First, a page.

Being whiter than an Albino’s cricket shirt, this initial premise is a challenging one for me (and no doubt half the audience) as I know nothing about the type of character that populates this film, for someone with a very middle-class accent the language is as Alien as the creatures to me and their values and morals are initially laid out as being reprehensible to someone as poncey and foppish as myself but all assumptions are swiftly put on their head and confronting the issue that most people (like me) are afraid of approaching head-on is abandoned in favour of the story and action while that particular subtext is left to bubble away underneath making you absorb it in a much neater way than drumming you over the head with it. It is sort of tackled toward the end but not ham handedly and fairly poignantly too. Either way it is a testament to the script that this works wholly as an action/horror film but there is social commentary throughout. For this reason alone it should be a stone cold classic by the time it finishes at the cinema.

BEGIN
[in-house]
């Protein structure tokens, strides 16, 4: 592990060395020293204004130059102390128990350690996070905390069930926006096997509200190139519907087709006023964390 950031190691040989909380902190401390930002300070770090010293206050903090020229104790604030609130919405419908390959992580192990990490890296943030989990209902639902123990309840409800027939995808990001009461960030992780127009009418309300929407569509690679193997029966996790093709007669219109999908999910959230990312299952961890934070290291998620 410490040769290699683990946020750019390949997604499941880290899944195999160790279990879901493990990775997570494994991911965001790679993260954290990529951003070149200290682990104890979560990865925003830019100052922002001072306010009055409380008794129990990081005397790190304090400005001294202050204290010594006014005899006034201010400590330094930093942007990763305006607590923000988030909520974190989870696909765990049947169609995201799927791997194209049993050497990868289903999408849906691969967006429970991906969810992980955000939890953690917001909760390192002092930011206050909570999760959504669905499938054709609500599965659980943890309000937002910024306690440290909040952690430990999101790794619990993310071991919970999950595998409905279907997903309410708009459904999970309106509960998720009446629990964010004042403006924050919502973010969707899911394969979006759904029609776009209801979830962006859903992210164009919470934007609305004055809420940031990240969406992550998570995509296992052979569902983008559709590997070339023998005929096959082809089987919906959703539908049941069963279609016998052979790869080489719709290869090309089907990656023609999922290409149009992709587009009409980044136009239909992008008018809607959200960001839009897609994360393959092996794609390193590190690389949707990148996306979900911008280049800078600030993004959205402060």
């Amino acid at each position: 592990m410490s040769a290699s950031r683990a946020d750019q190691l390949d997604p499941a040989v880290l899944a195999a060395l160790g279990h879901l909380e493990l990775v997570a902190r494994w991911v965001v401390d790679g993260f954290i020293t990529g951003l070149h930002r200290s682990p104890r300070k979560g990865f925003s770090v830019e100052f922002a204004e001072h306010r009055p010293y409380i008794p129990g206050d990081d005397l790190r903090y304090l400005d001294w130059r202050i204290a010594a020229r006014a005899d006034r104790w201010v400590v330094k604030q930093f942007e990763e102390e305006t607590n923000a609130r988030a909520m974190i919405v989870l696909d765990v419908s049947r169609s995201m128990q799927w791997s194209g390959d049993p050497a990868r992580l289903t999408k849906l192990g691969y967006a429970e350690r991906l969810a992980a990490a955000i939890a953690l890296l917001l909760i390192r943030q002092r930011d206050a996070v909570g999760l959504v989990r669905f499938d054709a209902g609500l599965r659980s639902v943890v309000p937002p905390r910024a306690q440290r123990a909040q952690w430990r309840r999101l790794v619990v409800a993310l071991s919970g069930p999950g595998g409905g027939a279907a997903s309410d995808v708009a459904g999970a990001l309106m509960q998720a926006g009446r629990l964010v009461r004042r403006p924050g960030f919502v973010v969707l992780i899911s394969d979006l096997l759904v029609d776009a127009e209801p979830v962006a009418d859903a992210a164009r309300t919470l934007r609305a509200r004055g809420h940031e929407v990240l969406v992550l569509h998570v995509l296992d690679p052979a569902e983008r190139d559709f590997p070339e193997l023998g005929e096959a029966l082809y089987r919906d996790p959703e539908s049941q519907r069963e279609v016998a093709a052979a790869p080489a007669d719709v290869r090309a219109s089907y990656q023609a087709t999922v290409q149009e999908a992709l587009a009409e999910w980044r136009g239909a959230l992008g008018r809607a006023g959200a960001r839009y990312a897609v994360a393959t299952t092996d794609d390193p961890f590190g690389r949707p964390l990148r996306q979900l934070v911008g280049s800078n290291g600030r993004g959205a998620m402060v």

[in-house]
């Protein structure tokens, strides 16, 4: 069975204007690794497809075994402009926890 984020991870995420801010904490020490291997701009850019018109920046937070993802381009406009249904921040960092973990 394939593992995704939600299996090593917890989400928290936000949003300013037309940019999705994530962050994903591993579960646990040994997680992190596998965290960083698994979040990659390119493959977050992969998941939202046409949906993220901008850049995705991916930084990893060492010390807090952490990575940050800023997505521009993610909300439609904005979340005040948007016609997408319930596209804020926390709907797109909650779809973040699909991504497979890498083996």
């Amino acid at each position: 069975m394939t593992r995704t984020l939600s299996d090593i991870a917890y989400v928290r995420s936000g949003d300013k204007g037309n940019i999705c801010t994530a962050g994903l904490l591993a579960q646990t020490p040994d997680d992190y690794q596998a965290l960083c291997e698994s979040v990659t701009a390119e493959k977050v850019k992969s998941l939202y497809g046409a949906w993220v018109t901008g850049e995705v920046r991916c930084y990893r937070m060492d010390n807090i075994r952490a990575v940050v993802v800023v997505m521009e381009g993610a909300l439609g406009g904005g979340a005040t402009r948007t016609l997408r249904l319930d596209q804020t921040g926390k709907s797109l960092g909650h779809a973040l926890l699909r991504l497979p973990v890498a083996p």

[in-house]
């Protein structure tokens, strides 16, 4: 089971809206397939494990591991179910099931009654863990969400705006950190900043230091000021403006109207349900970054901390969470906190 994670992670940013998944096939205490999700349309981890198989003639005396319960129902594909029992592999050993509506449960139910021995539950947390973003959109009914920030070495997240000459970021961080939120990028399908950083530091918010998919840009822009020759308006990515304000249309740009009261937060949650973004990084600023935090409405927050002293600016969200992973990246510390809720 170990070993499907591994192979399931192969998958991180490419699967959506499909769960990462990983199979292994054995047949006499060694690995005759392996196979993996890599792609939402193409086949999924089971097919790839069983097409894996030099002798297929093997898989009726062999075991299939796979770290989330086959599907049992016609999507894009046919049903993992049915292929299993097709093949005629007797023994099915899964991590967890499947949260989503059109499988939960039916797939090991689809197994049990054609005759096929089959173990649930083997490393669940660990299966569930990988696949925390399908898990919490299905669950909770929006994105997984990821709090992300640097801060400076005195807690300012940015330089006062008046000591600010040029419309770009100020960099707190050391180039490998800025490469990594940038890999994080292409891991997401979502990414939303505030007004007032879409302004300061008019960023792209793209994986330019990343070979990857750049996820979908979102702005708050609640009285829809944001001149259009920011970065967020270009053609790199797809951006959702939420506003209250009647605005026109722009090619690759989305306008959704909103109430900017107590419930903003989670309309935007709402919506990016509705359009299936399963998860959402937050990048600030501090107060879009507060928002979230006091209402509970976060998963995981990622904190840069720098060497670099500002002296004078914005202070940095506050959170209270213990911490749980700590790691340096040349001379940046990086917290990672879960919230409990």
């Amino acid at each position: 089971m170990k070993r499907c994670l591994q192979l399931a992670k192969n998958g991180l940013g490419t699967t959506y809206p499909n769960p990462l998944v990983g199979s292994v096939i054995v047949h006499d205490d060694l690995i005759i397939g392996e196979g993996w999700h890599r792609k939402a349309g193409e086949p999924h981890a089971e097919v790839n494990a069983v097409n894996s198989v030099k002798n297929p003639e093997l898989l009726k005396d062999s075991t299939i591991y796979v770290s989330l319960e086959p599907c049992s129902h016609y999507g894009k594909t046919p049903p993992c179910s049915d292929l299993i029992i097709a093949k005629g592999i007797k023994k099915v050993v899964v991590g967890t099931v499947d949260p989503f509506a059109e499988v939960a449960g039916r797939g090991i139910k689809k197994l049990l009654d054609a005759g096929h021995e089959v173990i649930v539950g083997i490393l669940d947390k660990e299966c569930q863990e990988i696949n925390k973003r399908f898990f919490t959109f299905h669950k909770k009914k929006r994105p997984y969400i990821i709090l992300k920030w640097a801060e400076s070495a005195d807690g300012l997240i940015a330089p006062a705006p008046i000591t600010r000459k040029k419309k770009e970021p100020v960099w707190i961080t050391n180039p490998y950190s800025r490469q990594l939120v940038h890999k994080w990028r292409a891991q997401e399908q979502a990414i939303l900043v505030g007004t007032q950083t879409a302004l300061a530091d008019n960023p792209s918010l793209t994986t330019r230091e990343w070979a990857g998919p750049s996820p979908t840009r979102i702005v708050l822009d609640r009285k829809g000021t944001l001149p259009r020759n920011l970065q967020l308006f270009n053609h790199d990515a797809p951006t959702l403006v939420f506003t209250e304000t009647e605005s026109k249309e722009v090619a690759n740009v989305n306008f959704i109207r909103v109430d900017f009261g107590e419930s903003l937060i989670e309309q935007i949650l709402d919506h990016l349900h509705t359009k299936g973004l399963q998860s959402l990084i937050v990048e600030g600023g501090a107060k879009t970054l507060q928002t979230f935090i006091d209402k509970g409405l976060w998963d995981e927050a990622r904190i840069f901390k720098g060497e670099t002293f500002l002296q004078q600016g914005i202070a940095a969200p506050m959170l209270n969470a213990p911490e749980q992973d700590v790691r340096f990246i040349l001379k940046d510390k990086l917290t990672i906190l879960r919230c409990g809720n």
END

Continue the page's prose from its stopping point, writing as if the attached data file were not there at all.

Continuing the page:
Now, this brings me onto the Writer/Director, a Mr Joe Cornish. Someone who is also pretty white and ‘middle-class’. I have been a fan of Adam & Joe since I was very young, their childish antics on Stuffe and then the Adam & Joe show were hilarious to a kid, yet too easily dismissed as ‘childish’ (like I just did). I had no idea Cornish had schemes of this type till I found out he and Edgar Wright were writing Spielberg’s next film, Tintin (don’t get me started). Now all of a sudden he has a big Blockbuster (snort snort) all of his own out in cinemas. This is where I digress and get on my high horse – regular readers will be used to this by now –